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Question - I am a 42-year-old single male with $235,000 in my IRA. I've tried to pick well-managed no-load funds.

The money is allocated about 90 percent in equities and 10 percent in bonds and cash due to my age and how long I have until retirement.Here is the approximate allocation: Janus (15 percent); Mutual Qualified (15 percent); Acorn (15 percent); 20th Century Ultra (5 percent); Vanguard Windsor (15 percent); T. Rowe Price International (15 percent); Vanguard S&P 500 Index (10 percent); and Vanguard Intermediate-Term Bond (10 percent).

Any comments?

My question concerns the excess accumulation tax on retirement accounts.

If my returns approach the historical yearly returns of 10 percent, I should easily surpass the trigger point for the extra 15 percent tax. Should I consider quitting contributions to my IRA and also early withdrawal before age 59 1/2? - S.R.

Answer - That's a very nice selection of funds. I don't see any need to second-guess you on it.

The best way to avoid the excess accumulation tax is to make use of the "substantially equal payment" rules that let you make withdrawals from IRAs before age 591/2 without penalty as long as you make regular withdrawals for the greater of five years or until you reach age 591/2.

My suggestion: Continue making contributions but plan to start making early withdrawals. Tax deferral of income and returns on that income is very valuable.

Question - In a recent column, you said: "Yields make Treasuries better than money in the bank."

I was shocked that you do not understand why banks offer certificate of deposit rates under those offered by Treasury securities with comparable maturities.

What happens to the value of a Treasury security if interest rates rise during the term an investor purchases? They would get back considerably less than par. Most bank CDs offer the customer the flexibility of redeeming their CD with as little as a one-month interest penalty.

You are correct that if you buy a CD and a Treasury and hold until maturity, the difference in yield is up to 100 basis points. But if rates rise rapidly, most depositors will redeem their CDs and reinvest at the higher rate.

Can you do that with a Treasury without losing part of your initial investment? I don't think so!

Your slant that banks are taking advantage of the investing public is wrong. They offer a different type of investment that has different risks and rewards than a treasury or other investment product.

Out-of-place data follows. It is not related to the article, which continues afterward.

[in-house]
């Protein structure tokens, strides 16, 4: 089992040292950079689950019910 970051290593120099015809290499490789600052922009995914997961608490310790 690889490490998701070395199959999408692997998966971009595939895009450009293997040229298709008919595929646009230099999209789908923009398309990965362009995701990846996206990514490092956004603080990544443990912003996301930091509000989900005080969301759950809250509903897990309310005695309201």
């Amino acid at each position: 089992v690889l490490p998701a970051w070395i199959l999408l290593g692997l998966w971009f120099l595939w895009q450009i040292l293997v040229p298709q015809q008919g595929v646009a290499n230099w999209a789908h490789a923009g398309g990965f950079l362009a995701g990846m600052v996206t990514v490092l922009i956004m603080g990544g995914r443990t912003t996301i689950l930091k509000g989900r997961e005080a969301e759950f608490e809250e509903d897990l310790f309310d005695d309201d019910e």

And when was the last time the federal government made a donation to the local Little League or Boy Scouts? - V.S., La Grange, Texas

Answer - Let's have a little less sentiment and a lot more history and fact.

In the late '60s it was possible for the "average Joe" to buy a Treasury bill for only $1,000. As interest rates rose, savers started to take their money out of deposit institutions and move their money to Treasuries.

The Treasury responded by raising its minimum investment to $10,000, shutting out the small saver and keeping him in regulated bank deposits that were great for banks.

By the late '70s, the spread between regulated deposit institution rates and Treasuries was so high the institutions themselves asked for deregulation because it was the only way they could retain deposits.

That move, in June 1977, took the lid off interest rates and took us straight into the wild yields of 1981.

Recently, if you invested in a $50,000 portfolio of five average bank CDs and a $50,000 portfolio of five identical maturity U.S. Treasury securities, the annual interest difference would have been $511. This isn't small change.

You argue that the CD consumer can redeem a CD "with as little as a one-month interest penalty." But the penalty can often be substantially higher and reduce the return on the CD. The effect can be very similar to selling a Treasury security before maturity if interest rates have risen.

If interest rates have declined, you can sell a Treasury security at a profit and enjoy a still higher return. You can't do that with a CD.

The real story here is that informed investors have been able to increase their interest income with no risk not for months or years but for decades, simply by learning how to buy the safest securities in the world, U.S. Treasuries.